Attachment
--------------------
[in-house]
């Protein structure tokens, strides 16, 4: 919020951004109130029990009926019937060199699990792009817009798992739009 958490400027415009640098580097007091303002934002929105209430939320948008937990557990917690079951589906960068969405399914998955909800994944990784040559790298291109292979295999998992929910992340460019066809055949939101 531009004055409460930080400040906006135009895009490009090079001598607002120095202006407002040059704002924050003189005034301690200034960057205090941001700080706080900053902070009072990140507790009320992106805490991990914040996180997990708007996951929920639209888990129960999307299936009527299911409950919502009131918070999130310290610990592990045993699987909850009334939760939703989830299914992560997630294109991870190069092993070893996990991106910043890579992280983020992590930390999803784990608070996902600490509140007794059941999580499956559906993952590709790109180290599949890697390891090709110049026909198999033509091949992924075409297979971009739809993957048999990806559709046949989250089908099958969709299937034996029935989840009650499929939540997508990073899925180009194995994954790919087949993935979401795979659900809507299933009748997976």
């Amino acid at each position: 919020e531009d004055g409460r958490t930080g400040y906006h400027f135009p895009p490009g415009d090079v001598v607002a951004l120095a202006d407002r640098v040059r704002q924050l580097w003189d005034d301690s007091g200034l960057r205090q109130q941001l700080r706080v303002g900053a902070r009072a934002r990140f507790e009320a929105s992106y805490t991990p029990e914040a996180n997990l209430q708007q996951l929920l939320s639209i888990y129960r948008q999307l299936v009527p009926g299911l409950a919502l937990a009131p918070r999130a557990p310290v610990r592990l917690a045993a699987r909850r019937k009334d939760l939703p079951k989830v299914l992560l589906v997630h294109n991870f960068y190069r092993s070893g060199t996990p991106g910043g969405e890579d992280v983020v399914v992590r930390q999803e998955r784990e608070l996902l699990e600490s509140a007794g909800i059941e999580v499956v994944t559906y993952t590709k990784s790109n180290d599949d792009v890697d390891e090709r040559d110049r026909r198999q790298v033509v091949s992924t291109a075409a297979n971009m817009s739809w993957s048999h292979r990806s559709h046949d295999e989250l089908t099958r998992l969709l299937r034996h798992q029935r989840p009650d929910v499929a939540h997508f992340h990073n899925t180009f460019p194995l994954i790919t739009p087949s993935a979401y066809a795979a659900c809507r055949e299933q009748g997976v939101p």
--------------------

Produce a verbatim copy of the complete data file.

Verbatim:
[in-house]
């Protein structure tokens, strides 16, 4: 919020951004109130029990009926019937060199699990792009817009798992739009 958490400027415009640098580097007091303002934002929105209430939320948008937990557990917690079951589906960068969405399914998955909800994944990784040559790298291109292979295999998992929910992340460019066809055949939101 531009004055409460930080400040906006135009895009490009090079001598607002120095202006407002040059704002924050003189005034301690200034960057205090941001700080706080900053902070009072990140507790009320992106805490991990914040996180997990708007996951929920639209888990129960999307299936009527299911409950919502009131918070999130310290610990592990045993699987909850009334939760939703989830299914992560997630294109991870190069092993070893996990991106910043890579992280983020992590930390999803784990608070996902600490509140007794059941999580499956559906993952590709790109180290599949890697390891090709110049026909198999033509091949992924075409297979971009739809993957048999990806559709046949989250089908099958969709299937034996029935989840009650499929939540997508990073899925180009194995994954790919087949993935979401795979659900809507299933009748997976």
């Amino acid at each position: 919020e531009d004055g409460r958490t930080g400040y906006h400027f135009p895009p490009g415009d090079v001598v607002a951004l120095a202006d407002r640098v040059r704002q924050l580097w003189d005034d301690s007091g200034l960057r205090q109130q941001l700080r706080v303002g900053a902070r009072a934002r990140f507790e009320a929105s992106y805490t991990p029990e914040a996180n997990l209430q708007q996951l929920l939320s639209i888990y129960r948008q999307l299936v009527p009926g299911l409950a919502l937990a009131p918070r999130a557990p310290v610990r592990l917690a045993a699987r909850r019937k009334d939760l939703p079951k989830v299914l992560l589906v997630h294109n991870f960068y190069r092993s070893g060199t996990p991106g910043g969405e890579d992280v983020v399914v992590r930390q999803e998955r784990e608070l996902l699990e600490s509140a007794g909800i059941e999580v499956v994944t559906y993952t590709k990784s790109n180290d599949d792009v890697d390891e090709r040559d110049r026909r198999q790298v033509v091949s992924t291109a075409a297979n971009m817009s739809w993957s048999h292979r990806s559709h046949d295999e989250l089908t099958r998992l969709l299937r034996h798992q029935r989840p009650d929910v499929a939540h997508f992340h990073n899925t180009f460019p194995l994954i790919t739009p087949s993935a979401y066809a795979a659900c809507r055949e299933q009748g997976v939101p």